Also On: PS3
This game. THIS GAME. Seriously, even as I’m writing the review I can’t get some of the awesome imagery contained within Asura’s Wrath out of my head. On one hand I want to knock it down a peg or two for having the audacity to compose the majority of its gameplay out of “Quick Time Events”, which have become a damn near bane of modern gaming. But somehow Asura’s Wrath makes that work, in part because they’re never set up to make you fail a sequence, and the other part comes from the fact that everything you see in the game looks so freaking cool.
And while I could see the overuse of QTE’s getting tired after a few sessions with the game, the pacing is so well done that it never gets tiresome. And as a testament to how true that is, I find myself seriously wanting to replay the game again, which doesn’t happen very often. And thankfully, once you advance past chapter 4 or so, the game starts to take the training wheels off a bit and actually give you some honest-to-god action to participate in.
So what, exactly, is the game about? You take on the role of Asura, a demigod that gets betrayed by his brethren and killed, only to be reborn and seek revenge on the other 7 that sent him to his early grave. It’s a pretty standard revenge story, but when you replace typical human protagonists with god-like figures, everything gets ratcheted up a notch.
The action never slows, as Asura rips through his former companions. In the midst of their infighting you’ll also encounter monsters known as Gohma, which are beast-like creatures that all 8 of you had been fighting against before. There are a few secrets revealed along the way, and as a whole the story in Asura’s Wrath never really disappoints. It’s definitely engaging enough to keep you pretty entertained, and you’ll have a hard time putting the controller down, most likely opting to finish the game in one sitting.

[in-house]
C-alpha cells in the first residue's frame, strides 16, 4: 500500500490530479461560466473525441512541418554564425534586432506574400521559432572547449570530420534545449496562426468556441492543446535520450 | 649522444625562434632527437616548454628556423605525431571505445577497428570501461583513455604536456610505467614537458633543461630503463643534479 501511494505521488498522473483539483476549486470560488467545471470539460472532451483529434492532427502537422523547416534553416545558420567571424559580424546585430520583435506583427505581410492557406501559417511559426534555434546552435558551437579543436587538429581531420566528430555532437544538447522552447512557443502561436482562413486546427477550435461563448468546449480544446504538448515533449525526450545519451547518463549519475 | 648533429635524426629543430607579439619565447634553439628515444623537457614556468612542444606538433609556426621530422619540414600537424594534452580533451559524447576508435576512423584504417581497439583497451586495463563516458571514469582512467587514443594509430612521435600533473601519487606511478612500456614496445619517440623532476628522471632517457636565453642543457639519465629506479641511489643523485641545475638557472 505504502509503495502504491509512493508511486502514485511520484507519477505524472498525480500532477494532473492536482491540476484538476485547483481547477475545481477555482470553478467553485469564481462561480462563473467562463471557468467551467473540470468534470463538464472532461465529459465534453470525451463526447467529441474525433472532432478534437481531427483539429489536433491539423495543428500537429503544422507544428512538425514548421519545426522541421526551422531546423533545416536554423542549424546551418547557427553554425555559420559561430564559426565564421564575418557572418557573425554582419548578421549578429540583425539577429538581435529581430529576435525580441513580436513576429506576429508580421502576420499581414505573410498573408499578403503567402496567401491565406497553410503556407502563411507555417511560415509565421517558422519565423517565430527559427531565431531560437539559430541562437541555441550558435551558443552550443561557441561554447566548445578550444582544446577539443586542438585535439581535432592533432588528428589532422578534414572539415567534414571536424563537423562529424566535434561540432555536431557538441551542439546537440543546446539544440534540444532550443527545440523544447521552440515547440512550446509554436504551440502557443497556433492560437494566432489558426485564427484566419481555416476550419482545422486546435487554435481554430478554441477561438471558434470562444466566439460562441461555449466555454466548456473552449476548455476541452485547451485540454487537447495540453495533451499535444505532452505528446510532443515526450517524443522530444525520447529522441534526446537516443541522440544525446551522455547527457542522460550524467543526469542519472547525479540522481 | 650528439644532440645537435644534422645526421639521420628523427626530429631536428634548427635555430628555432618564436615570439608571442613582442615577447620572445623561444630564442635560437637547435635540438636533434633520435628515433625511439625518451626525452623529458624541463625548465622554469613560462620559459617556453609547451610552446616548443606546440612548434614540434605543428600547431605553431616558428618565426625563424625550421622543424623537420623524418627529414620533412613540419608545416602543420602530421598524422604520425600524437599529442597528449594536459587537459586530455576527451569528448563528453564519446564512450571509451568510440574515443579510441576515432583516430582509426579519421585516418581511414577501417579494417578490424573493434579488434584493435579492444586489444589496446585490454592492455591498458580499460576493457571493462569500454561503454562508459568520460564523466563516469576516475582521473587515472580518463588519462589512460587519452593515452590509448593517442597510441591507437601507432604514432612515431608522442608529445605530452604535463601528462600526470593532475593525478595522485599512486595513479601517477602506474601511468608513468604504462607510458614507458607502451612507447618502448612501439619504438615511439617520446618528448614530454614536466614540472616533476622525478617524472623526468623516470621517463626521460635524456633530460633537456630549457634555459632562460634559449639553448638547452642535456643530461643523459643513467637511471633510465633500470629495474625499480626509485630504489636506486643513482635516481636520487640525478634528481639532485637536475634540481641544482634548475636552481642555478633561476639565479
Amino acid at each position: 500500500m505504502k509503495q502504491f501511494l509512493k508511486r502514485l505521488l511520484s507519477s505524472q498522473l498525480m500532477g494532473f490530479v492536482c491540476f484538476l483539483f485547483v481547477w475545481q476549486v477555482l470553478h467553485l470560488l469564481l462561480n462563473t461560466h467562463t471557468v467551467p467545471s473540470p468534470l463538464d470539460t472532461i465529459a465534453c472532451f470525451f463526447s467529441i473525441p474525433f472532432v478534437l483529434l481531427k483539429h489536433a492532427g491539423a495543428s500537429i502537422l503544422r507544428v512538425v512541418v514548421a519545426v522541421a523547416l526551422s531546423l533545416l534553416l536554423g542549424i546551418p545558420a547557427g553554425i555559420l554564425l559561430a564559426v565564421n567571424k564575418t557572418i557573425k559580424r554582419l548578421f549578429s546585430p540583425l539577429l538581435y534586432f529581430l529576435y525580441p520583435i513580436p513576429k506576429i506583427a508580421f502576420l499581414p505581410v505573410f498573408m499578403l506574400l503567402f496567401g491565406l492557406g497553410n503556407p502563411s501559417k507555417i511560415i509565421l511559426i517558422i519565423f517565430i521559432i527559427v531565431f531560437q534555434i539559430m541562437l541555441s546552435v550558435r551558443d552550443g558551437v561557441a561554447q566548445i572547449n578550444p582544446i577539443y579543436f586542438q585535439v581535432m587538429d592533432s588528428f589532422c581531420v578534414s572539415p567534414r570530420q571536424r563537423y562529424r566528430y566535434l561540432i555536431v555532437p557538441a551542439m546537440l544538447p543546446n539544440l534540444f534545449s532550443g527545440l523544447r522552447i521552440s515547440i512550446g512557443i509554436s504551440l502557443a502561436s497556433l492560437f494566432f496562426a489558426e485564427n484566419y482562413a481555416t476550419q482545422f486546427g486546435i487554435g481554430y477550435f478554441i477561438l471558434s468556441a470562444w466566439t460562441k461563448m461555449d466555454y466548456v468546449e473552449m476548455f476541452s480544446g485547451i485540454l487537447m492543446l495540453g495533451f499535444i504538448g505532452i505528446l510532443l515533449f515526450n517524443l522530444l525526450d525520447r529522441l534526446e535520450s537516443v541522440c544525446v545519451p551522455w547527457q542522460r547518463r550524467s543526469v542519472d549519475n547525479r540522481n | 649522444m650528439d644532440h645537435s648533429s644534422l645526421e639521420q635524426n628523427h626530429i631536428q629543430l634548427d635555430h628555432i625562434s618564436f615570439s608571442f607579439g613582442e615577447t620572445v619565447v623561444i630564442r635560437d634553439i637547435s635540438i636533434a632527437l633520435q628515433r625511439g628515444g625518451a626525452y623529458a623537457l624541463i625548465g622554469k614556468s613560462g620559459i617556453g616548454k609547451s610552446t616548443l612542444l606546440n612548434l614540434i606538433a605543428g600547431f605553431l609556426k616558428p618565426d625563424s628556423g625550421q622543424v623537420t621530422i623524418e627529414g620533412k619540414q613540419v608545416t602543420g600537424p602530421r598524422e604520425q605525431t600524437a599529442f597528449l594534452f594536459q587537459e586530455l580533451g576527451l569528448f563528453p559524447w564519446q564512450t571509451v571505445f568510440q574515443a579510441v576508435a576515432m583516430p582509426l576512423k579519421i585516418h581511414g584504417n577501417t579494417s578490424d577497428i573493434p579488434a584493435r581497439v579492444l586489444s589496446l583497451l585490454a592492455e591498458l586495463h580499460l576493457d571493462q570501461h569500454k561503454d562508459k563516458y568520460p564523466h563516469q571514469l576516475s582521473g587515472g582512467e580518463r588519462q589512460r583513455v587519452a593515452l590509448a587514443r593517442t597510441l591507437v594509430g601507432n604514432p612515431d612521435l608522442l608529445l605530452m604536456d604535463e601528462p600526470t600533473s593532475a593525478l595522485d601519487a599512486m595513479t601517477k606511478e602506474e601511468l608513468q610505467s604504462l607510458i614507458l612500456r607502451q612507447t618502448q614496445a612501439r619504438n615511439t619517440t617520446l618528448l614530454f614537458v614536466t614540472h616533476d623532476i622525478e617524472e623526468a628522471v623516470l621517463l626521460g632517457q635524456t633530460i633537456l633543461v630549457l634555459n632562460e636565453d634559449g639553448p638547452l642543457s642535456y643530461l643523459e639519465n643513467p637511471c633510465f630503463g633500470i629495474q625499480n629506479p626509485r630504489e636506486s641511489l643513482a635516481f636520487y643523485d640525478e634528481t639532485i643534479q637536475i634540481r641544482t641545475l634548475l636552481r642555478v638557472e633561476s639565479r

The game makes heavy use of interactive cut scenes, comprised of a series of button prompts that display on screen like other QTE’s that you’ve probably encountered before. They’re usually in-tune with the action you’ll see, like a singular button prompt that has to be timed as a solitary punch lands, or multiple mashes of another button as you hammer away at a foe, or bounce back an energy beam with one of your own.
As I mentioned before, you can’t really fail the cut scene stuff. It all ties into an end of chapter ranking system though, and achieving high ranks in chapters are tied directly into some of the unlockables, including achievements and trophies. It also ties into the end game content to a limited degree, so it’s in your best interest to do as well as you possibly can in these sequences.
Besides the QTE’s, you’ll occasionally go toe to toe with the actual demigods, or their minions. These sequences are like most third person action titles, with a strong and regular attack button, jump, dash, and the ability to bounce back quickly from hard hits. On the normal difficulty most fights won’t be too taxing if you’re at all familiar with the genre, but the last couple sequences do get to be a little challenging. You can totally fail these battles too, so the game isn’t without the occasional Game Over screen, but the checkpoints are pretty lenient.
The majority of these fights involve you pounding away at your foe in an effort to build up a Wrath meter, which will then kick off the next sequence of QTE’s. I can only think of a few sequences where filling the meter didn’t immediately allow you to end a fight, and I came to view that Wrath Meter as a sort of reverse-fill life bar for the enemy I was currently fighting.
Overall the action feels really great, and while the combat system doesn’t have the depth of other top-tier action titles, it does the job of filling the gaps between action-packed sequences. If the concept of a sword drilling through someone’s gut and literally bursting through the opposite end of a planet, or repelling the giant finger of a god that’s taken on the size of the world you’re fighting on sounds at all awesome to you, you’ll probably enjoy the majority of what Asura’s Wrath wants to show you.
However, if you equate gaming value with the amount of time you’ll spend with a title, Asura’s Wrath won’t be for you. If you need your $60 to be justified by a dozen hours or more of gameplay, then check this out as a rental. But if you enjoy getting unique and sometimes odd experiences from video games, than Asura’s Wrath begs to be played and even purchased.